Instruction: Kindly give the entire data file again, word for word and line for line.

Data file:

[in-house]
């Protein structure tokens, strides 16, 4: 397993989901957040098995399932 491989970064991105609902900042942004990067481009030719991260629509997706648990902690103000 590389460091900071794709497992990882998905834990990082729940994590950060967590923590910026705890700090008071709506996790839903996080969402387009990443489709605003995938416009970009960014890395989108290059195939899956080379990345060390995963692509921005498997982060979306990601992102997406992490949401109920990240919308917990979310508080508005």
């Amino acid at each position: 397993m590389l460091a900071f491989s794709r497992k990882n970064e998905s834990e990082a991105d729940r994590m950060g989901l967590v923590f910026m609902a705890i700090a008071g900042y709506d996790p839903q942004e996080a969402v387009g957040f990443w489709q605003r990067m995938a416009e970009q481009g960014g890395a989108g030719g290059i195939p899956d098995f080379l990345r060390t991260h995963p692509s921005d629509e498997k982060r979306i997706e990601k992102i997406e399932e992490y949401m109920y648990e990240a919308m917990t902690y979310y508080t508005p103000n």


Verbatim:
[in-house]
């Protein structure tokens, strides 16, 4: 397993989901957040098995399932 491989970064991105609902900042942004990067481009030719991260629509997706648990902690103000 590389460091900071794709497992990882998905834990990082729940994590950060967590923590910026705890700090008071709506996790839903996080969402387009990443489709605003995938416009970009960014890395989108290059195939899956080379990345060390995963692509921005498997982060979306990601992102997406992490949401109920990240919308917990979310508080508005």
């Amino acid at each position: 397993m590389l460091a900071f491989s794709r497992k990882n970064e998905s834990e990082a991105d729940r994590m950060g989901l967590v923590f910026m609902a705890i700090a008071g900042y709506d996790p839903q942004e996080a969402v387009g957040f990443w489709q605003r990067m995938a416009e970009q481009g960014g890395a989108g030719g290059i195939p899956d098995f080379l990345r060390t991260h995963p692509s921005d629509e498997k982060r979306i997706e990601k992102i997406e399932e992490y949401m109920y648990e990240a919308m917990t902690y979310y508080t508005p103000n």